[Ip-health] Guardian: MSF launches attack on European Commission for blocking cheap drugs

Katy.ATHERSUCH at geneva.msf.org Katy.ATHERSUCH at geneva.msf.org
Fri Oct 8 07:01:59 PDT 2010

Sarah Boseley

MSF launches attack on European Commission for blocking cheap drugs

The EC is seeking a trade agreement with India which will restrict its
generic companies from making cheap copycat drugs for poor countries, says
MSF, which launches a campaign to oppose this and other allegedly
restrictive EC practices today
In 2001, with the signing of the Doha declaration, it was widely thought
that the battle for cheap drugs for developing countries had been won. The
declaration effectively created a benign loophole in the medicine patent
rules. Indian and other generics companies could be licensed to make cheap
copies of patented HIV and other drugs to sell to poor countries.

But it's not all over, by any means, according to campaigners for access to
medicines. The foremost NGO among them, Médecins Sans Frontières, is today
accusing the European Commission of aggressively pushing policies -
including a trade agreement with India - that will dry up the flow of cheap
drugs to those who badly need them in poor countries.

A three-month campaign, called "Europe! HANDS OFF our medicine", launched
today, invites people to let the EC know they object through a web platform
which allows them to send an email to the Trade Commissioner, Karel De
Gucht. "If you continue to pursue your actions, people who rely on these
medicines to stay alive will be left without a lifeline and many are likely
to die," it says.

Tough language, but MSF believes the stakes are high and argues that the EC
has been doing the bidding of the multinational drug companies (who want to
protect their drug monopolies) for some time and in a number of ways. This
is Dr Unni Karunakara, president of MSF's international council:

      We depend on access to affordable medicines like those produced in
      India to treat all kinds of diseases. We buy 80% of our Aids
      medicines from India - medicines that keep 160,000 people alive
      today. On their behalf, we cannot remain silent as Europe works to
      close the door on every aspect of drug supply - the production of a
      generic medicine, its registration and its transportation to patients
      in other parts of the world. So today we are launching a campaign
      demanding 'Europe! HANDS OFF our medicine.'

There are several issues. The free trade agreement is seeking tougher
patent rules than the existing World Trade Organisation agreement requires,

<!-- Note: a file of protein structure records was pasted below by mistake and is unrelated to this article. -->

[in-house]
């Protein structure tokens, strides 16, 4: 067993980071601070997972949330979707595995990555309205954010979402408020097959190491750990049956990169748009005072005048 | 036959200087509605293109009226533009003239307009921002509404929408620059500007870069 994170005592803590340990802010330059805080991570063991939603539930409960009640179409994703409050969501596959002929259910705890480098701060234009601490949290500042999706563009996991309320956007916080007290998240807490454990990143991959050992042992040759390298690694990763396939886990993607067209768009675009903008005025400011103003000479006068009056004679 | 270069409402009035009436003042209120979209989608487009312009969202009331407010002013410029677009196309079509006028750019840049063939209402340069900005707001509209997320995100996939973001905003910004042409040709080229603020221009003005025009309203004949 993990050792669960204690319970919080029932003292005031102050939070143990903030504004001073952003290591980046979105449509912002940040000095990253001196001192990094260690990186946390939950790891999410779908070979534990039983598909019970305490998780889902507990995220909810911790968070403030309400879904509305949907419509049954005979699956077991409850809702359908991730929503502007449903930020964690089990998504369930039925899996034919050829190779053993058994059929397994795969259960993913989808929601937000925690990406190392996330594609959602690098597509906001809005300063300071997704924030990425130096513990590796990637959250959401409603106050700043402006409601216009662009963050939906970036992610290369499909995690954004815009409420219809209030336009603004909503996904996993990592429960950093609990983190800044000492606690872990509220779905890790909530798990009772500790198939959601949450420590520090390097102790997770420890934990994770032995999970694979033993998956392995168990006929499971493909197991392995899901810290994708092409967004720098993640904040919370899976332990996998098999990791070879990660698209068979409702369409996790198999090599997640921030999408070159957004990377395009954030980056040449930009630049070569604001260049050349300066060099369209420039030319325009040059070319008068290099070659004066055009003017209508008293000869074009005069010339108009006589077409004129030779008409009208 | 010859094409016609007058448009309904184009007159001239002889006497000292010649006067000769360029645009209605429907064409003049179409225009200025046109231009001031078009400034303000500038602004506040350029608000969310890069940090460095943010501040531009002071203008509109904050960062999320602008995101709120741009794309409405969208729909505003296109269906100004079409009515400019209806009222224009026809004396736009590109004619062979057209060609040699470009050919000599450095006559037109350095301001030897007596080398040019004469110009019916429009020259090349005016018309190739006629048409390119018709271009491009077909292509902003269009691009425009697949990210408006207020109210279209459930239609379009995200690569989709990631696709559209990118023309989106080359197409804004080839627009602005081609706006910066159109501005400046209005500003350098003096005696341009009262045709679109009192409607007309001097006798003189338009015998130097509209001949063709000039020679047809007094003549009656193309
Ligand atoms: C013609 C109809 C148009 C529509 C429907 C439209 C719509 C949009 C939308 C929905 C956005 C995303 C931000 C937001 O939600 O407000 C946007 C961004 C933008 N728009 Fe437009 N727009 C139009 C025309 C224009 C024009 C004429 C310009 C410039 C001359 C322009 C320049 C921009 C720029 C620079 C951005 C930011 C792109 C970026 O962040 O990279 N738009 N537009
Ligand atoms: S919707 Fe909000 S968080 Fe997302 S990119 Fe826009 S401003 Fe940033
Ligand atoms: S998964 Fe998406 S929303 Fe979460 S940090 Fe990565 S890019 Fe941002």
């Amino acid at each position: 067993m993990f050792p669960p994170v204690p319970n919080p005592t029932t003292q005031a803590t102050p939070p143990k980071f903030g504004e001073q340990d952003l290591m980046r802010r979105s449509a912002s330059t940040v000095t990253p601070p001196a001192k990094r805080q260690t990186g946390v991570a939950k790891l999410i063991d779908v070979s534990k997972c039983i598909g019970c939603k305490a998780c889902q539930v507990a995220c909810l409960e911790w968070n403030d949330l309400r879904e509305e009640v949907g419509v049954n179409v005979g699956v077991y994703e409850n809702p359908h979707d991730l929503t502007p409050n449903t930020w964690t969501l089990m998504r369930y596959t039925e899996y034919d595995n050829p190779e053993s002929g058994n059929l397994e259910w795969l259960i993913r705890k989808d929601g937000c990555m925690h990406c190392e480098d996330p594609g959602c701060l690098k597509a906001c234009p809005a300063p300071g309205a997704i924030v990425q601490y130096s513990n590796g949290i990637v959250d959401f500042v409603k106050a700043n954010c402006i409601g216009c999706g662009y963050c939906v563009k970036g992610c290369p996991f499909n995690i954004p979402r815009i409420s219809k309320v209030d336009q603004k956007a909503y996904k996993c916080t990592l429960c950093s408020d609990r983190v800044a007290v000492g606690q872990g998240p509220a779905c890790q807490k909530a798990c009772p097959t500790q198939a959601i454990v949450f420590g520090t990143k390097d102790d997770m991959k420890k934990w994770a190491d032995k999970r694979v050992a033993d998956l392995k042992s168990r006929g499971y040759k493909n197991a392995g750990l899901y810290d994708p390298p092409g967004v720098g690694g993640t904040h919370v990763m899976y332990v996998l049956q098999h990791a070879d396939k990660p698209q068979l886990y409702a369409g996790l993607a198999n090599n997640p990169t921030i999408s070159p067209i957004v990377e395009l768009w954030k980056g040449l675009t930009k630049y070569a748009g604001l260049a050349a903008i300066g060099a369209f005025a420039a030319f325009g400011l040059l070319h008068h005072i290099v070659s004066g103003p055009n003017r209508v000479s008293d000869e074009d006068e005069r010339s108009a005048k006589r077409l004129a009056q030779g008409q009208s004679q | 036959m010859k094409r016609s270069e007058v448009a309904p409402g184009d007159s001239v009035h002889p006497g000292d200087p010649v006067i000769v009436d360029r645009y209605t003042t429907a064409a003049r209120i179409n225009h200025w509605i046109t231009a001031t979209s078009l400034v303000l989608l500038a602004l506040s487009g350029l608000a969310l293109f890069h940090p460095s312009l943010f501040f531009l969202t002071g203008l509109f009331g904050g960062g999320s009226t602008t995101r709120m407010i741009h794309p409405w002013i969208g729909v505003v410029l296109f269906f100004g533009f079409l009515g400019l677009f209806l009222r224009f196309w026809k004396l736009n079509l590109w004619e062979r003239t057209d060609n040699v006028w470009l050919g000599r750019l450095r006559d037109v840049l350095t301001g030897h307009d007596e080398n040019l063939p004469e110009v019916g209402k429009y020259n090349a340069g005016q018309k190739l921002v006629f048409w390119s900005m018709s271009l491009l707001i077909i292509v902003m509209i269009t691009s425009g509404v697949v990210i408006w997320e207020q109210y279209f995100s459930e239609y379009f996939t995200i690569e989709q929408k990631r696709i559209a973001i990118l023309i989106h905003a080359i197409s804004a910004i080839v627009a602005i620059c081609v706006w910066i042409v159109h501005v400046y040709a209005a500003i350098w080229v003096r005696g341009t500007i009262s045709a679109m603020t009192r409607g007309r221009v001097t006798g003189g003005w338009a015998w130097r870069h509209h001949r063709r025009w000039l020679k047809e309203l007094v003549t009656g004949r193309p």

says MSF. The EC wants to introduce "data exclusivity", which would stop a
generic company registering a copy of a drug that does NOT have a patent
for a period of time - usually five to eight years - unless it runs its own
expensive and lengthy clinical trials. At best, it would delay the arrival
of generic versions.

MSF offers the example of nevirapine syrup for children with HIV. It was
not given a patent by the Indian patent office, which meant generics
companies could go ahead and copy it. If data exclusivity had been in
force, children in Africa might have had to wait for some years.

But the campaigners also take issue with the EC over a number of seizures
of generic drugs that have taken place in European ports since 2008. Dutch
customs officers detained a shipment of losartan potassium, for instance,
which is an ingredient in a blood pressure drug and was on its way from
India to Brazil. It is not patented in either country, but it is in the
Netherlands. The shipment was sent back to India. The Brazilian government
said 300,000 Brazilian patients were waiting for their medicine. Aids drugs
intended for Nigeria, bought by the European-funded access to medicines
organisation UNITAID, were also seized in the Netherlands.

Michelle Childs, policy advisor for MSF's access campaign, says the EC is
doing the pharmaceutical's industry bidding. "The IFPMA [the trade body]
has said they want data exclusivity. They have repeatedly asked for this.
It's been a long-standing aim of the pharmaceutical companies to introduce
this because it gives them the extra period of time."

The Office of the EU Trade Commissioner denied it was impeding access to
medicines for the poor. This was what its spokesman told the BBC:

      The EU has never and will never stand in the way of the production of
      legitimate generic medicines. The EU is in favour of providing access
      to medicines to people in need and these negotiations with India do
      not stand in the way of this.

      Patents are important, they need to be protected. The European
      pharmaceutical companies say that the patents need to be protected
      otherwise the production of new drugs will be seriously in peril.

MSF points out that the issue is not about patents.

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